MARC McAUSLAND was not even born the last time that St Mirren won a major trophy but he knows all about it.

The Scottish Cup-winning side of 1987 continue to be hailed as heroes wherever they go in Paisley, just as the sides from 1926 and 1959 were feted long after their respective cup triumphs. Some, like captain David Lapsley, even had a street in the town named after them.

McAusland, nicknamed Cheesy, does not envisage ever having that honour bestowed upon him or his team-mates should they triumph on Sunday – a shame, as Cheesy Street has a nice ring – but the defender is well aware that the echoes of that success would endure long beyond the weekend. No St Mirren side has ever won the League Cup, meaning those who finally break the duck will likely be remembered forever.

"Thommo [Steven Thompson] and the older players in the dressing room keep reminding us that the St Mirren teams that won trophies in the past became instant legends," said McAusland. "Some had streets named after them, such as Lapsley Avenue, while other guys, such as Tony Fitzpatrick, are known by everyone in the town. All over the stadium there are pictures of the 1987 team that won the cup.

"Maybe I'll not get my own street but there's a real incentive for us all to lift the cup. It will be nice to think that in a few years' time people will still remember who you are. I wasn't even born in 1987 – I was a year later – so I've just heard all about it from my mum and dad, and other folk. It was a great occasion and massive for the whole of Paisley."

McAusland has a lifelong bond to St Mirren. He was a ball boy when Tom Hendrie's side stormed their way to the first division title in 2000, has been on the books for most of his professional career and is the son of one of the directors. "This is a big game for my family," he said. "They've got strong connections to the club and they're all St Mirren supporters.

"I was a ball boy when I was eight or nine and I've been here a while now. Tommy Turner was my hero when I was a ball boy. He played sweeper so, as a centre-half, he was someone I always watched. He won the first division championship so he's a bit of a legend among the St Mirren fans. Hopefully we can go on and become legends too if we can lift the cup on Sunday."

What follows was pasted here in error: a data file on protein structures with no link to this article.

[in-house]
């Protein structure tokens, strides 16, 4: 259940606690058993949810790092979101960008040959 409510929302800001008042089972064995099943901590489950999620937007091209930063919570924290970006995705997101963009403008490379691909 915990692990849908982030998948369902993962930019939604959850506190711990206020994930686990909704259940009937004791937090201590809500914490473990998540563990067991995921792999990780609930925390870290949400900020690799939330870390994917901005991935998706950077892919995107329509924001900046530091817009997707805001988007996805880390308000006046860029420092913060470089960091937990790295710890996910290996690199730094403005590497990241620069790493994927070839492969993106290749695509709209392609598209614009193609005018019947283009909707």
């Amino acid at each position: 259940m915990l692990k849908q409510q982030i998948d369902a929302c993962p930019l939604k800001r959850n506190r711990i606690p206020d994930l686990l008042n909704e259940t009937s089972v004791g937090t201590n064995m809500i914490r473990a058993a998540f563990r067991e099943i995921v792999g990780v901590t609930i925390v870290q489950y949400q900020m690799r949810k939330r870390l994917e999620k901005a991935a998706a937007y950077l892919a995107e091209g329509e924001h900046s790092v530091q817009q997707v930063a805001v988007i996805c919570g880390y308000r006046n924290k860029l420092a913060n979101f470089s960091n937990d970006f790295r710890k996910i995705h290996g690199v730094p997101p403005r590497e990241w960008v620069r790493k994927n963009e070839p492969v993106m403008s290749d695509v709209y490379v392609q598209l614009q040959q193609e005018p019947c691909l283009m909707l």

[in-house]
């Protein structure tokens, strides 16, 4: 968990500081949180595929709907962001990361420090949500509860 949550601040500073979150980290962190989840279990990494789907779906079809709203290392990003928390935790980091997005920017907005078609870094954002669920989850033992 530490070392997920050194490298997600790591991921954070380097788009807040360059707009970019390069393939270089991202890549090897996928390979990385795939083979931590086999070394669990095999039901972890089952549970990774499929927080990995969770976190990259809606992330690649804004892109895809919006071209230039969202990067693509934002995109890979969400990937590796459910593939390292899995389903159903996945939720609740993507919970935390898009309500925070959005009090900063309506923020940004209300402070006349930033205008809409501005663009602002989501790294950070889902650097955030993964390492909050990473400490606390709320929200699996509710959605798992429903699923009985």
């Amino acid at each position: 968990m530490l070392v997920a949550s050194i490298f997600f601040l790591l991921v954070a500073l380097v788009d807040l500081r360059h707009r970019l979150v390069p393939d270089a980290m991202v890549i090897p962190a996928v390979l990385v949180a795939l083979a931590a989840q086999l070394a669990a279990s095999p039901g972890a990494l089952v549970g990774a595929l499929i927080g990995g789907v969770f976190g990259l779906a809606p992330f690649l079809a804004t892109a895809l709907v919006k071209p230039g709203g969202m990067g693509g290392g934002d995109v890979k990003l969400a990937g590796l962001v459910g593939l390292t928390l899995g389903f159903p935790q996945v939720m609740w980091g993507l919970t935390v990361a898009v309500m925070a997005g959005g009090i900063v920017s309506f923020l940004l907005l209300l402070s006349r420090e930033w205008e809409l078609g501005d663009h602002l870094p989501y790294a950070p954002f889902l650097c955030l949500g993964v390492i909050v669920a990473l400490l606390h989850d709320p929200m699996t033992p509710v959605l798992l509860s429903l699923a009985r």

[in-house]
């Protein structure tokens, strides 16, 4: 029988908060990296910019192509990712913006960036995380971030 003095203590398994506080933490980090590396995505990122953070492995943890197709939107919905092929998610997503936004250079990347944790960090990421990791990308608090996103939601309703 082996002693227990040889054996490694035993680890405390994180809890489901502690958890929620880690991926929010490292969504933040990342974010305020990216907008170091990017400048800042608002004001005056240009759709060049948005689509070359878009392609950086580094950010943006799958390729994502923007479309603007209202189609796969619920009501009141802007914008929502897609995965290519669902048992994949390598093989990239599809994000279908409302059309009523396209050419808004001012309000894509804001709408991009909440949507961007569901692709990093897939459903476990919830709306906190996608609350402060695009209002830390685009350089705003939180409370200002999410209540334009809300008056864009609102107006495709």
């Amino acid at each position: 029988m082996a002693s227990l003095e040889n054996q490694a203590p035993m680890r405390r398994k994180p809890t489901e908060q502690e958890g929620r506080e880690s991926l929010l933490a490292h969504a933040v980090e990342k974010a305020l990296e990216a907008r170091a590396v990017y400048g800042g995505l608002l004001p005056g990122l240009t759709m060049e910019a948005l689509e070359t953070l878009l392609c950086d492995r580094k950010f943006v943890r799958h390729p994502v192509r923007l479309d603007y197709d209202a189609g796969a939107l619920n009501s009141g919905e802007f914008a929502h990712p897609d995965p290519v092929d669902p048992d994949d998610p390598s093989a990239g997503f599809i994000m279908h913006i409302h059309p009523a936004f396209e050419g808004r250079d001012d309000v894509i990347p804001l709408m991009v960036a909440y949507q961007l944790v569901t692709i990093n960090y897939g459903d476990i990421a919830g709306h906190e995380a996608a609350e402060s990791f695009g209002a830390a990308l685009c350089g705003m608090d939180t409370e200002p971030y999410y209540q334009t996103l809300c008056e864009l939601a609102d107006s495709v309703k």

McAusland's father, Bryan, will have two hats on at Hampden. He will take his place in the directors' box alongside chairman Stewart Gilmour and vice-chair George Campbell as a representative of the club, but a part of him will be there simply willing on his boy. "It's massive for my dad to see me hopefully playing in a cup final," said McAusland. "He's my biggest critic, always pulling me up for things I should have done better.

"He doesn't give much away but I know he's very proud to see me doing well. Although he's a director he's still my dad at the end of the day. Him and the other directors have given a lot to the club over the years so it would be nice to repay them with the trophy. The club was struggling when they came in and the way they've turned it around has been great. If we win the cup that's a bit of success for them, too."

McAusland's contract expires in the summer but he hopes an agreement on an extension can be reached. "I'm negotiating just now with the gaffer and hopefully we can get something sorted sooner rather than later. I'm keen to stay," he said. "I had a year out when I was at Queen of the South but, apart from that, I've been at the club since I was a boy.

"My progression over the past three years under the gaffer and Tommy [Craig, assistant manager] has been massive. I'm thoroughly enjoying it here and I hope we can get something sorted to keep me here for a few more years."